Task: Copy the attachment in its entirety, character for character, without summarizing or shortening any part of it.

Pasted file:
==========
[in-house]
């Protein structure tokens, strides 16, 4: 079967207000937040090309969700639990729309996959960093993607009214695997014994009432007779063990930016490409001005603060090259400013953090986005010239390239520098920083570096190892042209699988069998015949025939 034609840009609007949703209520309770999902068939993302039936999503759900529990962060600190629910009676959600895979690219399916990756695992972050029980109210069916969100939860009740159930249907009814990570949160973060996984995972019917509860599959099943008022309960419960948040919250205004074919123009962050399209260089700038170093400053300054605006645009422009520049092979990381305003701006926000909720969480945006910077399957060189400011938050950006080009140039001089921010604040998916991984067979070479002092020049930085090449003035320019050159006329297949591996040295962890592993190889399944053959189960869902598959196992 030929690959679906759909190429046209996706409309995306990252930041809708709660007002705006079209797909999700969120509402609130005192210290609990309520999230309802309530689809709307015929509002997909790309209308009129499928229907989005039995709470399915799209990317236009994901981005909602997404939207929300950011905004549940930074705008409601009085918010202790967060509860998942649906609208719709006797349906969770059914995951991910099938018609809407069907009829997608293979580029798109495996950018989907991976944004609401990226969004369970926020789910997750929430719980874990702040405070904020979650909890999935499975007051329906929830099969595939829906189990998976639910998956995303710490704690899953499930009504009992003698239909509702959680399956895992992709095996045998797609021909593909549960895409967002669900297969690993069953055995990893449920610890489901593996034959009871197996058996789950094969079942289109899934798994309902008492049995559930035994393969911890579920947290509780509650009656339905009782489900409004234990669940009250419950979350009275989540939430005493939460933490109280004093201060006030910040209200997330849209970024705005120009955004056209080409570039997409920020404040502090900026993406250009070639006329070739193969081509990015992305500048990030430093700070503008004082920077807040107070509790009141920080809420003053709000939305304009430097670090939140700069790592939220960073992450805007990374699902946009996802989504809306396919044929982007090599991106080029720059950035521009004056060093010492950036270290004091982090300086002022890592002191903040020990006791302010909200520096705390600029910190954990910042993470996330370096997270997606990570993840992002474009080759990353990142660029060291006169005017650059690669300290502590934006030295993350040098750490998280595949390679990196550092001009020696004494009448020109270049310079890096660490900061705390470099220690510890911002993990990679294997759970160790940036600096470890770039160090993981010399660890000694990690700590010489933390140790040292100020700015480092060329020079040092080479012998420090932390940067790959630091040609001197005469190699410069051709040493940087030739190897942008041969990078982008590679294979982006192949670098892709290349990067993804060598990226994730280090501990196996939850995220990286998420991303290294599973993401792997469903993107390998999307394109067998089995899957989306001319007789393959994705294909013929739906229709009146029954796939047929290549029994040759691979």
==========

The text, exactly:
[in-house]
């Protein structure tokens, strides 16, 4: 079967207000937040090309969700639990729309996959960093993607009214695997014994009432007779063990930016490409001005603060090259400013953090986005010239390239520098920083570096190892042209699988069998015949025939 034609840009609007949703209520309770999902068939993302039936999503759900529990962060600190629910009676959600895979690219399916990756695992972050029980109210069916969100939860009740159930249907009814990570949160973060996984995972019917509860599959099943008022309960419960948040919250205004074919123009962050399209260089700038170093400053300054605006645009422009520049092979990381305003701006926000909720969480945006910077399957060189400011938050950006080009140039001089921010604040998916991984067979070479002092020049930085090449003035320019050159006329297949591996040295962890592993190889399944053959189960869902598959196992 030929690959679906759909190429046209996706409309995306990252930041809708709660007002705006079209797909999700969120509402609130005192210290609990309520999230309802309530689809709307015929509002997909790309209308009129499928229907989005039995709470399915799209990317236009994901981005909602997404939207929300950011905004549940930074705008409601009085918010202790967060509860998942649906609208719709006797349906969770059914995951991910099938018609809407069907009829997608293979580029798109495996950018989907991976944004609401990226969004369970926020789910997750929430719980874990702040405070904020979650909890999935499975007051329906929830099969595939829906189990998976639910998956995303710490704690899953499930009504009992003698239909509702959680399956895992992709095996045998797609021909593909549960895409967002669900297969690993069953055995990893449920610890489901593996034959009871197996058996789950094969079942289109899934798994309902008492049995559930035994393969911890579920947290509780509650009656339905009782489900409004234990669940009250419950979350009275989540939430005493939460933490109280004093201060006030910040209200997330849209970024705005120009955004056209080409570039997409920020404040502090900026993406250009070639006329070739193969081509990015992305500048990030430093700070503008004082920077807040107070509790009141920080809420003053709000939305304009430097670090939140700069790592939220960073992450805007990374699902946009996802989504809306396919044929982007090599991106080029720059950035521009004056060093010492950036270290004091982090300086002022890592002191903040020990006791302010909200520096705390600029910190954990910042993470996330370096997270997606990570993840992002474009080759990353990142660029060291006169005017650059690669300290502590934006030295993350040098750490998280595949390679990196550092001009020696004494009448020109270049310079890096660490900061705390470099220690510890911002993990990679294997759970160790940036600096470890770039160090993981010399660890000694990690700590010489933390140790040292100020700015480092060329020079040092080479012998420090932390940067790959630091040609001197005469190699410069051709040493940087030739190897942008041969990078982008590679294979982006192949670098892709290349990067993804060598990226994730280090501990196996939850995220990286998420991303290294599973993401792997469903993107390998999307394109067998089995899957989306001319007789393959994705294909013929739906229709009146029954796939047929290549029994040759691979």